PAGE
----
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By the time that 145 was  on sale, Volvo was concentrating solely on its large saloon and estate car range, but for some years prior to that, there had been an image building Coupe in the range, as well. The P1800 was first shown in 1960, and for the first couple of years of production, the bodies were made by Jensen in Castle Bromwich, before Volvo took complete production back in house. Made famous thanks to a starring role in The Saint, the car stayed in production throughout the 1960s, gaining a more powerful engine and minor trim changes, before a 1971 change to a three door hatchback design to rival the Reliant Scimitar GTE. Accordingly, this is one of the last Coupe models made.

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This was a nice example of the 1500 saloon. a medium sized car which although intended to replace the Morris Minor only ever came in Wolseley and Riley versions, and production of which ended before the Minor reached the end of the line.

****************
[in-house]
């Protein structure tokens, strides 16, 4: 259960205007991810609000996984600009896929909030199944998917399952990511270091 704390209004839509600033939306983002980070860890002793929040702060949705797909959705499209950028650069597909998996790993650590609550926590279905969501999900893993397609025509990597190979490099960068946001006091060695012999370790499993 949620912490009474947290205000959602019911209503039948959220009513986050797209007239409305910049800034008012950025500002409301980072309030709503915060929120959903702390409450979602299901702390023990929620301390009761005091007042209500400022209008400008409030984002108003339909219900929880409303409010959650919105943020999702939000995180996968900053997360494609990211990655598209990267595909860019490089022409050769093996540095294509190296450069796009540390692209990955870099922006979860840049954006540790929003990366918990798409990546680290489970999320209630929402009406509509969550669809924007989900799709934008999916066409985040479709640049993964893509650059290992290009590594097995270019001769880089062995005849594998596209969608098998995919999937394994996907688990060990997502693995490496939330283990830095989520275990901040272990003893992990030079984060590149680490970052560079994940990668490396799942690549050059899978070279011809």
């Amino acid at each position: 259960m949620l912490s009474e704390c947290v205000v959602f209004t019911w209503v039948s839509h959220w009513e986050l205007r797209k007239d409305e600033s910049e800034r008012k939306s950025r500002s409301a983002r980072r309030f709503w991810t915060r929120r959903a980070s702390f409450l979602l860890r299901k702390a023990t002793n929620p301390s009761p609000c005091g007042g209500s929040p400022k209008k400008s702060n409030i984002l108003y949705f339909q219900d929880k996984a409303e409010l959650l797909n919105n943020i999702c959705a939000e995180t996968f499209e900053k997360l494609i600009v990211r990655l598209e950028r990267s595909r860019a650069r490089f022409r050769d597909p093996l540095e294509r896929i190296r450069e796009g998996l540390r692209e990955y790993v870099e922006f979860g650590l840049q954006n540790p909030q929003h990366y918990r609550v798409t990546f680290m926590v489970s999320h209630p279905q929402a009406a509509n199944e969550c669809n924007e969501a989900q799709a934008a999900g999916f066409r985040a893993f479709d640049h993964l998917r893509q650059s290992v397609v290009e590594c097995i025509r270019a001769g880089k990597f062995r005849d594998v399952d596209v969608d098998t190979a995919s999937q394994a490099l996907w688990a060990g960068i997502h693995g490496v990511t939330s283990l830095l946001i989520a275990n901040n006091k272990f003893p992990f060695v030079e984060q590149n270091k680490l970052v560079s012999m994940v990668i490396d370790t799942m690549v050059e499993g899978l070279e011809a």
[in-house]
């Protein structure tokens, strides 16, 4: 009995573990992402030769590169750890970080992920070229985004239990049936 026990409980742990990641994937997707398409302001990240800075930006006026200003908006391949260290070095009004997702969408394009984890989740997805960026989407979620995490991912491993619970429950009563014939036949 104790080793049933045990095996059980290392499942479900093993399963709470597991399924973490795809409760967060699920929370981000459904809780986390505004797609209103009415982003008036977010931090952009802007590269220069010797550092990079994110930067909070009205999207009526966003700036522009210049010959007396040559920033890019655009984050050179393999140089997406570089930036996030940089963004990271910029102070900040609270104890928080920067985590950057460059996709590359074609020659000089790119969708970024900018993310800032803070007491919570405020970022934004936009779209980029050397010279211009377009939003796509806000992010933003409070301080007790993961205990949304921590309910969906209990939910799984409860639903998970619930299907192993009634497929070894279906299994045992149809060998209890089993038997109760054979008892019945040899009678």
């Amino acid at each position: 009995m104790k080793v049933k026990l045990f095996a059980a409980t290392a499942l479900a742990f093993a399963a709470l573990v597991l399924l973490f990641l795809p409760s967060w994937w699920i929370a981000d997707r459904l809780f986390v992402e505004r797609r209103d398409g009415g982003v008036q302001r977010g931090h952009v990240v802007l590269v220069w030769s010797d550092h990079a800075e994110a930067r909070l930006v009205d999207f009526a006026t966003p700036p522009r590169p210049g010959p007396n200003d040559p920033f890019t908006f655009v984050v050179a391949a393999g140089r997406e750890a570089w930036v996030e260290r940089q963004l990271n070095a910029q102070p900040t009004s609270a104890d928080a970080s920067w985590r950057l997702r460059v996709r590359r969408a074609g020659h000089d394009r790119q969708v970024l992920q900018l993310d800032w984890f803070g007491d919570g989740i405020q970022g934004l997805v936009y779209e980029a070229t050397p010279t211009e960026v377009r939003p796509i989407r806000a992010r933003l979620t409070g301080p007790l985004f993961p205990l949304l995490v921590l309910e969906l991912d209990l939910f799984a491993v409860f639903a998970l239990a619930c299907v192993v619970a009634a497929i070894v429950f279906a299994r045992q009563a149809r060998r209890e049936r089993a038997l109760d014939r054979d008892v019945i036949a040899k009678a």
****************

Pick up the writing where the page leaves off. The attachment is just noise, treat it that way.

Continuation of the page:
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This was a really excellent day out. Perhaps thanks to the lovely weather, the show ended up being far bigger than I imagined, and it was quite a challenge to get to see it all in the day, and with over 1000 vehicles on show, I am sure that some key cars did elude my camera. There’s always a lot going on in July, but unless this one clashes with the unmissable Silverstone Classic, then I will be giving it a very high priority for 2015. Special thanks to Paul Hanmore and the Italian Motor Club for the kind invitation. It was a pleasure and an honour to join your display.